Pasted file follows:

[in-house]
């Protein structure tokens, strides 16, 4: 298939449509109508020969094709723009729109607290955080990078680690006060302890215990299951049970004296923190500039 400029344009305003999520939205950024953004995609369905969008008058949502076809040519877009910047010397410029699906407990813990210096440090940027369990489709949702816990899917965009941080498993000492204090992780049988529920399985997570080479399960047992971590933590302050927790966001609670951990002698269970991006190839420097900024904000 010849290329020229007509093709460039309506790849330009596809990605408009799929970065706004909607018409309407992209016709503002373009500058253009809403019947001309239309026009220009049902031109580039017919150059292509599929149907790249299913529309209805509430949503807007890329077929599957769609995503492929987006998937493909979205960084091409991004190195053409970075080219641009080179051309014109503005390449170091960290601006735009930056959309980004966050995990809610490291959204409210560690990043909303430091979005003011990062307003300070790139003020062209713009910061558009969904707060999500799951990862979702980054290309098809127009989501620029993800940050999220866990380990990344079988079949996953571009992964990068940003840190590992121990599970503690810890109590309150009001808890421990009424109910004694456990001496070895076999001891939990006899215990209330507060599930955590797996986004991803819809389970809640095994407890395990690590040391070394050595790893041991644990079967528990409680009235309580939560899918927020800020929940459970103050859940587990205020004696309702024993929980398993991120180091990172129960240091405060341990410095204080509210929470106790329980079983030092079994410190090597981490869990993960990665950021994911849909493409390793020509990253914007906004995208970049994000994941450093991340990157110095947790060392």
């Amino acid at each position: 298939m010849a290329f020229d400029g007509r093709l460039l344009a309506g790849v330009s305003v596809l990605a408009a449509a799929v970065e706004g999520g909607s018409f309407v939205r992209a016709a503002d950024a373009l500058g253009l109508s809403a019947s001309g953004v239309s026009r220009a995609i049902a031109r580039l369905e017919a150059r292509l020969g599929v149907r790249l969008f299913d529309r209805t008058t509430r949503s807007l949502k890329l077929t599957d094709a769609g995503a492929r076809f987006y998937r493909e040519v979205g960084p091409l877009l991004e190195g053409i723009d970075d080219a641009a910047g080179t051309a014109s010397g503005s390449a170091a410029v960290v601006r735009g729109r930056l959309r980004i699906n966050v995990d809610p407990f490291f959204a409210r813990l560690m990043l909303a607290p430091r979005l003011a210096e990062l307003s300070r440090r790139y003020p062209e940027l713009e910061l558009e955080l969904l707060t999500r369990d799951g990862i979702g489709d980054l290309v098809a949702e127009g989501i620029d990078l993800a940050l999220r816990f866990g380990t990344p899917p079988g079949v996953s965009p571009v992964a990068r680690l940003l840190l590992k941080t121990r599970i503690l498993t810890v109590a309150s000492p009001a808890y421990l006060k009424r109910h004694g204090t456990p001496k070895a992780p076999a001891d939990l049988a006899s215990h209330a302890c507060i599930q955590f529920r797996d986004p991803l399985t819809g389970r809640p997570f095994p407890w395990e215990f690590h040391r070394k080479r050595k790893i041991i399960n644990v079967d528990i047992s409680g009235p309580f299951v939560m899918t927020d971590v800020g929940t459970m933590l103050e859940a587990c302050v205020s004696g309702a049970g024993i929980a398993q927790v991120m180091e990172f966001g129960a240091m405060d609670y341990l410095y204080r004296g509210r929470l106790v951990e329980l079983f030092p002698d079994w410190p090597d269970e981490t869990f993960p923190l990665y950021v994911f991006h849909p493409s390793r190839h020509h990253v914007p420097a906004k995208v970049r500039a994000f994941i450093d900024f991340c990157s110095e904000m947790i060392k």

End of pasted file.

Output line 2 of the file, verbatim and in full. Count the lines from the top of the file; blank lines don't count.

């Protein structure tokens, strides 16, 4: 298939449509109508020969094709723009729109607290955080990078680690006060302890215990299951049970004296923190500039 400029344009305003999520939205950024953004995609369905969008008058949502076809040519877009910047010397410029699906407990813990210096440090940027369990489709949702816990899917965009941080498993000492204090992780049988529920399985997570080479399960047992971590933590302050927790966001609670951990002698269970991006190839420097900024904000 010849290329020229007509093709460039309506790849330009596809990605408009799929970065706004909607018409309407992209016709503002373009500058253009809403019947001309239309026009220009049902031109580039017919150059292509599929149907790249299913529309209805509430949503807007890329077929599957769609995503492929987006998937493909979205960084091409991004190195053409970075080219641009080179051309014109503005390449170091960290601006735009930056959309980004966050995990809610490291959204409210560690990043909303430091979005003011990062307003300070790139003020062209713009910061558009969904707060999500799951990862979702980054290309098809127009989501620029993800940050999220866990380990990344079988079949996953571009992964990068940003840190590992121990599970503690810890109590309150009001808890421990009424109910004694456990001496070895076999001891939990006899215990209330507060599930955590797996986004991803819809389970809640095994407890395990690590040391070394050595790893041991644990079967528990409680009235309580939560899918927020800020929940459970103050859940587990205020004696309702024993929980398993991120180091990172129960240091405060341990410095204080509210929470106790329980079983030092079994410190090597981490869990993960990665950021994911849909493409390793020509990253914007906004995208970049994000994941450093991340990157110095947790060392």